How risky is a home birth? Some thoughts about the number crunching.

For some time now, there has been a heated debate in Australia about home births. Home birth advocates argue that a woman should have the right to choose how to give birth to her baby and if she chooses to have a home birth, that choice should be supported by providing the her with adequate care. Others claim that providing that kind of care encourages home births which are inherently dangerous.

Part of the problem with the debate is that it is sometimes dominated by crazies on both sides. On one side, some have called for the unnecessarily oppressive act of banning home births while on the other side, you see a lot of hippy-talk about the “sacred” and “natural” act of giving birth (see hilarious videos below).

Amid all this rhetoric, it was refreshing to read health reporter Melissa Sweet analyse the numbers of the relative risks of home versus hospital births as reported in a recent study published in the MJA. She points out that newspaper headlines reporting that “Babies are seven times more likely to die during home births” are exaggerating the degree of confidence the researchers have in the numbers.

The take-home message of Sweet’s article is that “there is quite a lot of good news for home-birth advocates in this study.” But reading her own interpretation of the figures, I don’t think this is so clear. She writes:

Where the media generally reported home-birth babies being seven times more likely to die during delivery, the estimate ranges from them being anywhere between 1.5 and 36 times more likely to have this happen.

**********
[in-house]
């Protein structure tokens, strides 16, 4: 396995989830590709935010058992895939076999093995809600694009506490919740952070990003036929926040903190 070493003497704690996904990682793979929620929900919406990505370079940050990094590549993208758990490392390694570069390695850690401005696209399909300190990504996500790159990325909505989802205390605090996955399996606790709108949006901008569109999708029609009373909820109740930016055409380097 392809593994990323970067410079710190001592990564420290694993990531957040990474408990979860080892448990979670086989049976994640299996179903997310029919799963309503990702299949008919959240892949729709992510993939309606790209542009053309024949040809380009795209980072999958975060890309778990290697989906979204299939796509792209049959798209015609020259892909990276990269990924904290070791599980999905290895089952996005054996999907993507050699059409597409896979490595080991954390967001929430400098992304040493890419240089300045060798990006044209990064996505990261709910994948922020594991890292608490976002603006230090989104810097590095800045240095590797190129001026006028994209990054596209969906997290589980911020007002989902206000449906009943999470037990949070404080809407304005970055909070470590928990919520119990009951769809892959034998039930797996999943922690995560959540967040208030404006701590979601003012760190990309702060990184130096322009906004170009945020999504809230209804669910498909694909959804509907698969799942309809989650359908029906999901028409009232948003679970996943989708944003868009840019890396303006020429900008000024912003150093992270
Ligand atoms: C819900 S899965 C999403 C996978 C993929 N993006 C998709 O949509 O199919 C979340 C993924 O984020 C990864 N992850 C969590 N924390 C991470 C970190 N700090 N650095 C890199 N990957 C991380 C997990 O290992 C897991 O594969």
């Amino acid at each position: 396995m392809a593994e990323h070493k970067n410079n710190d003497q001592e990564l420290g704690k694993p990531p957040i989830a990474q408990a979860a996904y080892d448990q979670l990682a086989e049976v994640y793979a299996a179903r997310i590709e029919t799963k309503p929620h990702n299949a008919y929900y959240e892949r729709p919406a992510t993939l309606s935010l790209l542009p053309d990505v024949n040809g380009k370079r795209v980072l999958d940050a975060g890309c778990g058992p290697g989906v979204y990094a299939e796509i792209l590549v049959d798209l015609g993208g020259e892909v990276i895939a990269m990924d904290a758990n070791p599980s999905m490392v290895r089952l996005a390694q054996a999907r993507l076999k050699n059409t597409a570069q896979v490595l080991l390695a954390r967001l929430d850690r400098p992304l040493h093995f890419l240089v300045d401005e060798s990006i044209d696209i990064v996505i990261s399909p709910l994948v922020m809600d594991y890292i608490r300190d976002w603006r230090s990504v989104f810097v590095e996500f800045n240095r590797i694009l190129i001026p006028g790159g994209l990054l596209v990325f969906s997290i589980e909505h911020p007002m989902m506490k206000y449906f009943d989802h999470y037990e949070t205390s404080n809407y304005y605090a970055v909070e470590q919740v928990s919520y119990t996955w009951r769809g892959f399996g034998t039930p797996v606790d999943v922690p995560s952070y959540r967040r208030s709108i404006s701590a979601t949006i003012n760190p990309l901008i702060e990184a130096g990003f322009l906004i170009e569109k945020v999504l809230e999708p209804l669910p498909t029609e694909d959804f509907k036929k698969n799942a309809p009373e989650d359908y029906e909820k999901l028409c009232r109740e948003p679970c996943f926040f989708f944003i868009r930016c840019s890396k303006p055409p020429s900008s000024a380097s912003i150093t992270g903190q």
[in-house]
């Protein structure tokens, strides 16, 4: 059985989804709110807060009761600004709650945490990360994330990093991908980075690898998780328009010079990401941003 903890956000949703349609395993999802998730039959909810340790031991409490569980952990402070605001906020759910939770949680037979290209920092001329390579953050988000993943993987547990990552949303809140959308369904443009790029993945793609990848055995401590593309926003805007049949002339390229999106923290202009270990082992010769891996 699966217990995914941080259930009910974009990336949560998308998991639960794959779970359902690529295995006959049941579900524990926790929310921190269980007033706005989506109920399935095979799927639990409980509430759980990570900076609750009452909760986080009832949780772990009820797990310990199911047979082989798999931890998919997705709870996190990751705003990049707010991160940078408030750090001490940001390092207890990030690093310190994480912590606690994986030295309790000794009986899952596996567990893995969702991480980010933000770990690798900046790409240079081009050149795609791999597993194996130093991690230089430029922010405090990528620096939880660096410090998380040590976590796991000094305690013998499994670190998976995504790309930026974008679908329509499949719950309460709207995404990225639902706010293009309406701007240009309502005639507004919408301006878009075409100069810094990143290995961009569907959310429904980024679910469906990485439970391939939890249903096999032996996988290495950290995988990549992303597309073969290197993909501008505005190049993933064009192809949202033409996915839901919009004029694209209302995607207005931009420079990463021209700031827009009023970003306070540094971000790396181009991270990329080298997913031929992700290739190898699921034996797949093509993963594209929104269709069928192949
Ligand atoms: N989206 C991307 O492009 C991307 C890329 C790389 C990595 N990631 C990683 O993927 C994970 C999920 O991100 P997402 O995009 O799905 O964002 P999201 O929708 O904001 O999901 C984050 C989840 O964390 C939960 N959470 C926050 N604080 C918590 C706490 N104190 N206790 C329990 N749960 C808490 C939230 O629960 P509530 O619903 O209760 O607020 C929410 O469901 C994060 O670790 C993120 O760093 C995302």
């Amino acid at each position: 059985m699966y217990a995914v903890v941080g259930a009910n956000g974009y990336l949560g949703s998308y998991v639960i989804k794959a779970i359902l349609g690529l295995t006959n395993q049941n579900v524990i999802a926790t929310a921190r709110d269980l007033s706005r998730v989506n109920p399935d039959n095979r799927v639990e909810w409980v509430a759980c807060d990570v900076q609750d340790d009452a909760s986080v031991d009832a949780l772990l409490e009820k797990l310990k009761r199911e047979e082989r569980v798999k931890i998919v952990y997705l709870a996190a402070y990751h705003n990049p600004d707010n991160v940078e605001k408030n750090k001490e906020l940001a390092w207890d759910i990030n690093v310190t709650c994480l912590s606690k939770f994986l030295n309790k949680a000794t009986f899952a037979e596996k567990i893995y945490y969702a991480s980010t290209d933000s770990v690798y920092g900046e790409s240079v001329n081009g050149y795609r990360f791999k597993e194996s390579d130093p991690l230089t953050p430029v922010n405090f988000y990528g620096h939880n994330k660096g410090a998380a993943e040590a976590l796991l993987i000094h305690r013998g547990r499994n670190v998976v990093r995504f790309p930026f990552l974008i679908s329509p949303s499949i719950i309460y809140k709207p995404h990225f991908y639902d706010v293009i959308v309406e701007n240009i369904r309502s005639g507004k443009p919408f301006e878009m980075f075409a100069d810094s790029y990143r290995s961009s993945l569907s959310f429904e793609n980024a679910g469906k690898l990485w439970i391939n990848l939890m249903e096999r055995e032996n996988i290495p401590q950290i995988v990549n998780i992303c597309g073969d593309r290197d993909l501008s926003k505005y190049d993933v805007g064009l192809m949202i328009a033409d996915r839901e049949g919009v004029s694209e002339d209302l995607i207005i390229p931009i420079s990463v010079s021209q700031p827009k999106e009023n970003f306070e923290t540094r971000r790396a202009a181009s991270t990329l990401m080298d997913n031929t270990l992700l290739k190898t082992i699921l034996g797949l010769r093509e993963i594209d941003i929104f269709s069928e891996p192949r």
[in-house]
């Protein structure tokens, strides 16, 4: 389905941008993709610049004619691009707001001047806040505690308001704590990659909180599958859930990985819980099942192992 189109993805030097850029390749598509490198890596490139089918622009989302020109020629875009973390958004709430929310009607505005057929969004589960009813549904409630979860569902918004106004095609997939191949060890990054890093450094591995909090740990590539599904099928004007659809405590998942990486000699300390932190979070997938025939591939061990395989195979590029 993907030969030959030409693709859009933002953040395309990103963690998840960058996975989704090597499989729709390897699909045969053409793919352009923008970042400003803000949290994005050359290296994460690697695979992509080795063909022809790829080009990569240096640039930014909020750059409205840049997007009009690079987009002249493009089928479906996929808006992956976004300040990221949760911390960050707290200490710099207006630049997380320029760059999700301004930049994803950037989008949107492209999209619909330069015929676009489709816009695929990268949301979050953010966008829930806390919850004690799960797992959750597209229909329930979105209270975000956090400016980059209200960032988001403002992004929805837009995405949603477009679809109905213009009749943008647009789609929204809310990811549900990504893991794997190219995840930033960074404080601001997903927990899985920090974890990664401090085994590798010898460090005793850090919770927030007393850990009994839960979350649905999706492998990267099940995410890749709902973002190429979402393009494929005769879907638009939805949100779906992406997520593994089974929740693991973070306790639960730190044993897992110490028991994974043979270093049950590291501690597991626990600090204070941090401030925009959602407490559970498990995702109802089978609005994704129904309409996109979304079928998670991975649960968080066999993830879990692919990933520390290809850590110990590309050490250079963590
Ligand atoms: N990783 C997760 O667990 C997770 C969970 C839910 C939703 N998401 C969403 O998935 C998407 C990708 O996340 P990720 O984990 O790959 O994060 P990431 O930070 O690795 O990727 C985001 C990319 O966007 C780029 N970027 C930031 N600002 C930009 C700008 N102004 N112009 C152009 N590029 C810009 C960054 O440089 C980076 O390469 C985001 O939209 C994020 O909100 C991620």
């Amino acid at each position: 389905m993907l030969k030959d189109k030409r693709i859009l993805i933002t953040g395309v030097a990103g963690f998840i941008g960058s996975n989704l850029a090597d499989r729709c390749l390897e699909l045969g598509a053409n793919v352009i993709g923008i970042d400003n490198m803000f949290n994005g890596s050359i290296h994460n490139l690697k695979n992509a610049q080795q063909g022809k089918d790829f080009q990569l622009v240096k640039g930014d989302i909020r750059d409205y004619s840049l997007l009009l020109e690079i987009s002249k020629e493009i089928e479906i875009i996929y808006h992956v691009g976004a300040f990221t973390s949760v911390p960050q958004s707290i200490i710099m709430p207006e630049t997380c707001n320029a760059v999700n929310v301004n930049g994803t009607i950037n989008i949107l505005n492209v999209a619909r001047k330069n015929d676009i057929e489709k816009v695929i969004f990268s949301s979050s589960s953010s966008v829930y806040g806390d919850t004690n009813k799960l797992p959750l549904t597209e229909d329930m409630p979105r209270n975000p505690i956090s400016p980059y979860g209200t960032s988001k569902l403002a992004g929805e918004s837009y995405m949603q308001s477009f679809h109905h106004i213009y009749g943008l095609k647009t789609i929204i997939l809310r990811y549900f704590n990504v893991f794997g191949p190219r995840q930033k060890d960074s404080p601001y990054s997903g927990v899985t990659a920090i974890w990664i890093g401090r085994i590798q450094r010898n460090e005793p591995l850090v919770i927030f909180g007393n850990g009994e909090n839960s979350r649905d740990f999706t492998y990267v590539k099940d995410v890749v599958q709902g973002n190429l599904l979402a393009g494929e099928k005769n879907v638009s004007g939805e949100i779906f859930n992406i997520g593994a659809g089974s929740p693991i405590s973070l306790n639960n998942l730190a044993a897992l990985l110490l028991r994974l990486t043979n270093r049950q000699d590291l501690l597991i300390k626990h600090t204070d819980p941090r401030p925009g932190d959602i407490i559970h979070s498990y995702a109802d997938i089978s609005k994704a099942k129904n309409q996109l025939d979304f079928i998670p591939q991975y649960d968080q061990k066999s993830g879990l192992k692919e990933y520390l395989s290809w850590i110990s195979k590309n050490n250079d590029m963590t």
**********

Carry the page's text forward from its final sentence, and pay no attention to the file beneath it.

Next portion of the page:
So even the most generous interpretation of the results mean that if you choose to have a home birth, you are imposing a 50% increased risk of death on your child but as Sweet points out, it could be much worse.

Sweet continues:

A similar caution surrounds the widely reported finding that home-birth babies were 27 times more likely to die from lack of oxygen during delivery. Again, this finding had wide confidence intervals, with the estimate ranging from eight to 89 times greater — clearly, another one to take with caution.

Again, at the most generous interpretation, babies being eight times more likely to die from lack of oxygen seems like a very serious risk to impose on the child.

Certainly, as Sweet says, it is the right of mothers to choose how and where to give birth to their children but these significant risks ought to be communicated very clearly to parents. It seems to me the benefits of home birth are far outweighed by the apparent risks.

Kennare RM, Keirse MJ, Tucker GR, & Chan AC (2010). Planned home and hospital births in South Australia, 1991-2006: differences in outcomes. The Medical journal of Australia, 192 (2), 76-80 PMID: 20078406

Here’s some examples of the crazy end of the pro-home birth side.